have to follow up with some kind of physical response, or Hassan will
get spooked, go elsewhere and find another laptop to use. Maybe he goes
to the library just to get the word out that he’s being tagged and he’s
dropping out of sight for a while. Fine, they find him again, and flick
another switch and kill the access at the public library he’s using.
But he’s gone from the library by the time the MPs find the flag that
Carnivore/Echelon sent when it detected his MSN account
signature coming from the ISP’s mail server.

Hassan, having successfully evaded police, uses forged documents to
get home to Saudi Arabia The military, having laid these plans long
ago, flips a whole battery of switches and kills all ISP access within the
country and then flips another battery of switches killing every router
on the planet that services Saudi data net. That means that
plenty of private data network companies (including Electronic Data Services, which was a division of General Motors last time I checked) are going to be mightily
pissed.  The U.S. government assures them it’s temporary, and there are
few disruptions even though a significant percentage of American data
traffic passes through that part of the world, as that’s how the
internet works–bits and pieces are flying everywhere over hundreds of millins of PCs every second. Still, those routers are not physically disabled
(unless the U.S. up and invaded Saudi Arabia in the hopes of finding
Hassan), they’re merely being controlled from the outside. Which means they’re still on and ripe for harvesting by someone suitably motivated.

Some teenager in Riyadh who’s not a terrorist and harbors no
intent to become one nonetheless has been chatting with Hassan on IM
for some time, now. And he knows that both he and Hassan live in a country that is
essentially the subject of a giant denial of service attack from Uncle
Sam. He talks to a few of his friends, and they talk to some of their
fiends, and they imagine how to get inside the Pentagon’s computers,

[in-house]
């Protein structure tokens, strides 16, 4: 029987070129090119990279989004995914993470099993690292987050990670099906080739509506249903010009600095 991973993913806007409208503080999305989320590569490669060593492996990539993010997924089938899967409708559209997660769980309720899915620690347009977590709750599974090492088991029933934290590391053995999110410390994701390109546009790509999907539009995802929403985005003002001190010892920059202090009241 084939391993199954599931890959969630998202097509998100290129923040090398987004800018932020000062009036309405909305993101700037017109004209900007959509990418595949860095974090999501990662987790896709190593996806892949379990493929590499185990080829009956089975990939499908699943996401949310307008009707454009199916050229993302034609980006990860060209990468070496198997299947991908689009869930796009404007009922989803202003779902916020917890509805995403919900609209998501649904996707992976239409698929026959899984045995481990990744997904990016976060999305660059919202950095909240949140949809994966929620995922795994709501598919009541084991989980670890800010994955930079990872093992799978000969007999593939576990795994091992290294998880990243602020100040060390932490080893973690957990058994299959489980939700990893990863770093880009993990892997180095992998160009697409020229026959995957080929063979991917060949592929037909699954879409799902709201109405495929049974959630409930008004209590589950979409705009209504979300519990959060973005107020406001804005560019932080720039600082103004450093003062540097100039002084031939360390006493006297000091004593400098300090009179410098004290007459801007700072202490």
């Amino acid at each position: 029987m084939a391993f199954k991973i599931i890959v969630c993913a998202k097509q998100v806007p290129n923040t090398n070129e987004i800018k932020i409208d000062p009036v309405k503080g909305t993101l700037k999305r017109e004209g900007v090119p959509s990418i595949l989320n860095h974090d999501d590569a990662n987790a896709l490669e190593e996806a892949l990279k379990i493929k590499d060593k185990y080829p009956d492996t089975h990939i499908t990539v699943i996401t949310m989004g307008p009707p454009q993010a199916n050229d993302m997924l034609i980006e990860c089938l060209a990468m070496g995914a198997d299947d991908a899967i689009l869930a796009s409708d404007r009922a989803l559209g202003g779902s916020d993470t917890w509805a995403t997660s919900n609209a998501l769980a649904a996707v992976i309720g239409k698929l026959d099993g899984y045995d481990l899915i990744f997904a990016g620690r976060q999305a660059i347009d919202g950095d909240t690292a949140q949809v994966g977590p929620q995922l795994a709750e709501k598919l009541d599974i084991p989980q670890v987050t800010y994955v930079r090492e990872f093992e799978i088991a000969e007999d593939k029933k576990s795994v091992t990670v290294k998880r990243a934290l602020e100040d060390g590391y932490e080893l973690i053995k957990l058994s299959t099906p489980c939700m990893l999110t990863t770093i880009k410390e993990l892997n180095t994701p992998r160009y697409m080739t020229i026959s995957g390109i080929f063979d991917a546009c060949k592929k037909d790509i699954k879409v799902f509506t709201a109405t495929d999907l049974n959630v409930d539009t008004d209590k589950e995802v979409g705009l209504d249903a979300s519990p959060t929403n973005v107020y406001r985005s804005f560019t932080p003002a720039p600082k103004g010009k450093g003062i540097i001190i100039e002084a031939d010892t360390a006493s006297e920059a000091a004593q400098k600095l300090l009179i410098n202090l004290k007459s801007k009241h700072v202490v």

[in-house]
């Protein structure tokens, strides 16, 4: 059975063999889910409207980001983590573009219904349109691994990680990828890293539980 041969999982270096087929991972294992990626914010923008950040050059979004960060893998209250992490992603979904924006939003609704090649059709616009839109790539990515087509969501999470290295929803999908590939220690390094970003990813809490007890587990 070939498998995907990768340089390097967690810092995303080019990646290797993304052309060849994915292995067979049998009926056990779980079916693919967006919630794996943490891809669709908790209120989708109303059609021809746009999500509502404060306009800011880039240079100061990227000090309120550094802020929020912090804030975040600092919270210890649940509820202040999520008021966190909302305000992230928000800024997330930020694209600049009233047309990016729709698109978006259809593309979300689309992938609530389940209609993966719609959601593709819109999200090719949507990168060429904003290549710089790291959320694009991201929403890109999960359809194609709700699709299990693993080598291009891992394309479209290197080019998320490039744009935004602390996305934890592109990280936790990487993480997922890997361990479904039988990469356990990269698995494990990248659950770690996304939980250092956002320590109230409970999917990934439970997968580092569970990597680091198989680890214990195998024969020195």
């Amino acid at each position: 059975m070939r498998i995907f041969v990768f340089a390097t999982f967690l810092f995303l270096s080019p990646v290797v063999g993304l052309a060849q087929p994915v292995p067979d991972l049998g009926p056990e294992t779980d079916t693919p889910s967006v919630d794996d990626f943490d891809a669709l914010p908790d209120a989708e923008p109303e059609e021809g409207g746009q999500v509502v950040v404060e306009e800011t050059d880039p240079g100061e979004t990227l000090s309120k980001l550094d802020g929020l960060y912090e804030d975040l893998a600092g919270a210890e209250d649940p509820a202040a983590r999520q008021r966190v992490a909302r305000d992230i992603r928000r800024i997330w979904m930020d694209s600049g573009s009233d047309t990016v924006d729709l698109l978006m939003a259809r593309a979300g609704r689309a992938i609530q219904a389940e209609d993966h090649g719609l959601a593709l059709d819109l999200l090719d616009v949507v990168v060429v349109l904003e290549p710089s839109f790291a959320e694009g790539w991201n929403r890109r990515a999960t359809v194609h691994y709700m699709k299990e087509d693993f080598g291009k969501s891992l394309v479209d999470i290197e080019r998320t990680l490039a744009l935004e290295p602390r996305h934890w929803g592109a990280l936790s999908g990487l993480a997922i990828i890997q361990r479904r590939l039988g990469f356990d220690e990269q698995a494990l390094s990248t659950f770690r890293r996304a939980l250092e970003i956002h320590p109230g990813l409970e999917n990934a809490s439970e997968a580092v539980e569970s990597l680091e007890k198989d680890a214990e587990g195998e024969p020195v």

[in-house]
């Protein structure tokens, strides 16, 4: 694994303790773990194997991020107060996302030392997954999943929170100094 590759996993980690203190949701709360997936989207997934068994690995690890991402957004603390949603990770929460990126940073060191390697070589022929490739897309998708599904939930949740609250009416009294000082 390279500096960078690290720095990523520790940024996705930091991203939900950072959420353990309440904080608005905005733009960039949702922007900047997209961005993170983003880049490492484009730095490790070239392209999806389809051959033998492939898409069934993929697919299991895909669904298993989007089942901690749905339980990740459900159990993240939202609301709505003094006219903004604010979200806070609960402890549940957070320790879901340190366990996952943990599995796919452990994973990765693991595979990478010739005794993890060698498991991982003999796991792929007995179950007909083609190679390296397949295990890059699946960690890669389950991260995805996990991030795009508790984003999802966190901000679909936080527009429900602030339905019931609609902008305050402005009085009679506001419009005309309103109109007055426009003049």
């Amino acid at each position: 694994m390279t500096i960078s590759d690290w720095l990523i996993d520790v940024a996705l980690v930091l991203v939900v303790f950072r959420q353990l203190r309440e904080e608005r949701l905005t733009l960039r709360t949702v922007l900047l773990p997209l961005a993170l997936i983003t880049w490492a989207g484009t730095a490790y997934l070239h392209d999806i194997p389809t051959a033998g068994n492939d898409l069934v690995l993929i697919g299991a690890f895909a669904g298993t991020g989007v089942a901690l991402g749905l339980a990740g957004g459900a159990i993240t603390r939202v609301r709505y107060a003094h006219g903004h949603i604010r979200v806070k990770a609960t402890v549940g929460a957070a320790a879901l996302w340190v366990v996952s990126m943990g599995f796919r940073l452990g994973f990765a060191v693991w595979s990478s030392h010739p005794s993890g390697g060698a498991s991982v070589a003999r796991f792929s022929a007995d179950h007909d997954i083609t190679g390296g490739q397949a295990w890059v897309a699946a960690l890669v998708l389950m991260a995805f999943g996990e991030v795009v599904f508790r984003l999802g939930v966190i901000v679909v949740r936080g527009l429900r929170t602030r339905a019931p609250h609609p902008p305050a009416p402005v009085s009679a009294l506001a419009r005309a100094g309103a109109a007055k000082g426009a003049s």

with a combination of viruses, DOS attacks of their own, the works.
They don’t lift the internet ban on Saudi Arabia but they do manage to
gum up the works badly enough that the Pentagon decides to flip yet
more switches the deny services to Dubai (where some very rich and extremely powerful people intimately connected tot he U.S. government live), Morocco, Iran, and
strangely enough, Tokyo, Shanghai, Berlin, Paris, NYC and Houston,
Texas (Houston???).

More nerds in France, Germany, and Japan, who are also very much intertested in
defending their electronic borders (and who are still pissed at
America’s disrupting their IM traffic), decide that
they’re going to announce their displeasure with American military
policy by coming up with something really wacky: a virus the deletes the
stored entries in cell phones, which bascially fly out into the EM
spectrum and attack cell phones more or less randomly, including a
number inside the U.S.

The Pentagon escalates: they flip more switches and Cingular,
Verizon Wireless and Nextel go dark, followed by a national security warning that alerts Americans that cell phone use is being disrupted by terrorist cells. Millions of American cell phone
users (not to mention the wireless companies who provide services to
them) are outraged, and take to the streets, forcing a number of
American cities to call out the bulk of their police for riot control.

Hassan’s friend (and co-conspirator), Ahmed, (still in NYC) sees
that all the police have gone to deal with the rioters and decides to
take matters into his own hands. After all, Hassan is either in
American hands (and being horribly tortured, since that’s what
Americans do to Arabs, al-Jazeera–not that BS stuff the U.S. military floods the internet with,  the real al-Jazeera– says so) or will be shortly, and the
operation is nearly finished.  The orignal plan called to load up a van
with one thousand pounds of fertilizer, which they don’t have–but he
does have four hundred pounds, which will have to do. While the NYPD
is dealing with rioters in Times Square, Hassan packs up the van,
drives it uptown into the lobby of the Citicorp building and blows it
and himself, and twenty other folks to kingdom come: mission accomplished.

And that’s if the whole shebang actually works as advertised. The Strategic Defense Initiative is nearly 30 years old and still doesn’t work as advertised.

Yes, it’s a silly scenario, and more illustrative than realistic, but you get
my point. Even if it "works," it’s not going to work. If they want it to work, they’ll
have round up every nerd on the planet. There aren’t enough Americans,
much less American soldiers, to pull that off.

About Jon Frater

A gaming industry stalwart dating back to the 1980s, Jonathan Frater is the co-author of roleplaying game books Robotech: Return of the Masters, and Robotech Adventures: Lancer's Rockers, both for Palladium Books. Jonathan also wrote a column on writing and game design called The Tome in Gateways magazine. He's currently a librarian at Metropolitan College of New York. Article 9, the first in his ambitious Blockade Trilogy, is Jonathan's first full-length novel.